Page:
PSA: Check your Tire Pressure (Updated)

A lot of people fall into the “I’ll check it later” category when it comes to car maintenance, especially with today’s TPMS setups that use in-car sensors to check each tire’s pressure while you drive.  Despite this technological safeguard, I want to emphasize how important it is to have proper tire pressures, as well as what improperly-inflated tires can cause.

After some reader feedback, I added a bullet about spare tires to the “Checking your tire pressure” section below.

Having not checked my tire pressure since I bought my 2010 Nissan Maxima in March of this year, even I am not immune to forgetfulness or being too busy to check the tires.  They looked ok, so they must be properly inflated, right?  Wrong.  The tires on my car were at 39 PSI, from the dealership.  After lowering the pressure in each tire to 35 PSI (still 2 PSI high, but I wanted to make sure everything was OK before lowering to the factory-specified 33 PSI), the car drives a lot smoother, handles better and is somewhat quieter.

Checking your tire pressure:

  • Check your owner’s manual or a sticker on the driver’s door jamb for the manufacturer’s pressure specifications, provided your car is equipped with the same wheels and make/model of tire it came with.
  • Use any gauge that’s working properly, whether it be digital or analog.
  • Check your tires’ pressure at least once a month, if not twice, and especially before going on any road trips.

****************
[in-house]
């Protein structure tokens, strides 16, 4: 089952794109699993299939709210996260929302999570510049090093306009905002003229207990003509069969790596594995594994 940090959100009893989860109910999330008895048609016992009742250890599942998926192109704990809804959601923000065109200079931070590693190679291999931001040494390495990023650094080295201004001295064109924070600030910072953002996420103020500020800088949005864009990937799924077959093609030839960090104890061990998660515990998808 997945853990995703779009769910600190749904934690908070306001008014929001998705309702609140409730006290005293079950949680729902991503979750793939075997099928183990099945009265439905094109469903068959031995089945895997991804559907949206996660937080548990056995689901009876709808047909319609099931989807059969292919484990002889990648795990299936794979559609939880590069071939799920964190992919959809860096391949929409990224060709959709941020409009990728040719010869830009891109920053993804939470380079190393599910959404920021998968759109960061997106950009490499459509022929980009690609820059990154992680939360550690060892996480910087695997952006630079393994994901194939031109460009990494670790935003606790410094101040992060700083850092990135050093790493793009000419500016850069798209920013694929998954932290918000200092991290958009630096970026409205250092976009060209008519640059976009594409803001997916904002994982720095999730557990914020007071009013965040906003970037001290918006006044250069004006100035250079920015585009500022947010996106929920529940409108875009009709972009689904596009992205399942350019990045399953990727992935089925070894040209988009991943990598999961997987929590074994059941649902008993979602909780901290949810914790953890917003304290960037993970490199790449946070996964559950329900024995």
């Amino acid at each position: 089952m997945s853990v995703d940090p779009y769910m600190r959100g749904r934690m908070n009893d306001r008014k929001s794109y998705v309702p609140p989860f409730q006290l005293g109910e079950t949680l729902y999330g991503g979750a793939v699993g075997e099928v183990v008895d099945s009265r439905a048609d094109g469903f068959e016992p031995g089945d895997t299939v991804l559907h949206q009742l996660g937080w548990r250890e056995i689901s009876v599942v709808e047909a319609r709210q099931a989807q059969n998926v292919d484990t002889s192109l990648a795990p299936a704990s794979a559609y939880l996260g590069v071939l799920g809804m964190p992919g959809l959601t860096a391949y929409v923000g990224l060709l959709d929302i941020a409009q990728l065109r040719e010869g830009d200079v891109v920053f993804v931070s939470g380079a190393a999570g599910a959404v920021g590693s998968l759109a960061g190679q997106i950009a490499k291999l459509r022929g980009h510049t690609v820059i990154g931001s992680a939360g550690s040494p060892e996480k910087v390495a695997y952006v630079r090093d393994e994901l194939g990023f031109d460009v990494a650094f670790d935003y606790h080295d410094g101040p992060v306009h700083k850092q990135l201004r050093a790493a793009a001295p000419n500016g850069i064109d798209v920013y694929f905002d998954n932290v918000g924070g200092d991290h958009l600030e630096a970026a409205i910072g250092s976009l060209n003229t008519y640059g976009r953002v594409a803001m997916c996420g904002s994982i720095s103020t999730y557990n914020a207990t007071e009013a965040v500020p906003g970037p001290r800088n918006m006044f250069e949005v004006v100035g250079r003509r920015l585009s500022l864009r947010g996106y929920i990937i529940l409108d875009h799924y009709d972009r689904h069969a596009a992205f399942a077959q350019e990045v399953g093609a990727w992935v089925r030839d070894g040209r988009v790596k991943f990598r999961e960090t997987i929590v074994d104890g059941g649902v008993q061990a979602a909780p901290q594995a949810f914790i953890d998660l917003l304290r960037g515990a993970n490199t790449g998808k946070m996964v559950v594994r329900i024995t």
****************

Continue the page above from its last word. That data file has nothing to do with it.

• Make sure to keep an eye on tire pressures during seasonal changes, from summer to fall and winter to spring especially, as outside temperature has a large impact on the density of the air in your tires.
  • Check your tires when the car’s been sitting for at least a few hours, because the friction between rubber and road causes the air inside a tire to heat up, which will give you falsely high readings.
  • Tire pressures don’t have to be exact, but all four should be the same pressure, and close to manufacturer’s specifications.
  • Also do a visual inspection of each tire, looking for bubbles or rips in the sidewall that can lead to blowouts at highway speeds.
  • UPDATE: Also include your spare tire in the tire pressure check – you never know when you’ll need it!  If your spare is mounted on the under side of your vehicle, take it off at least twice a year and check the area for rust, and to make sure the spare comes off properly.  Check your owner’s manual for instructions on removing your spare tire from your vehicle.

Tire pressure sticker on a 2010 Nissan Maxima

If you live more than a few blocks away from where you can add air to your tires, check them before you head out, and then check them the next morning to see how close you were.

The following graphic shows what happens when your tires are not properly inflated, as mine were.  In addition, a harsh ride can accompany over-inflated tires, and a loss of handling can be felt if the tires are under-inflated, which was the problem with Ford Explorers with under-inflated Firestone tires on them.

by John Suit

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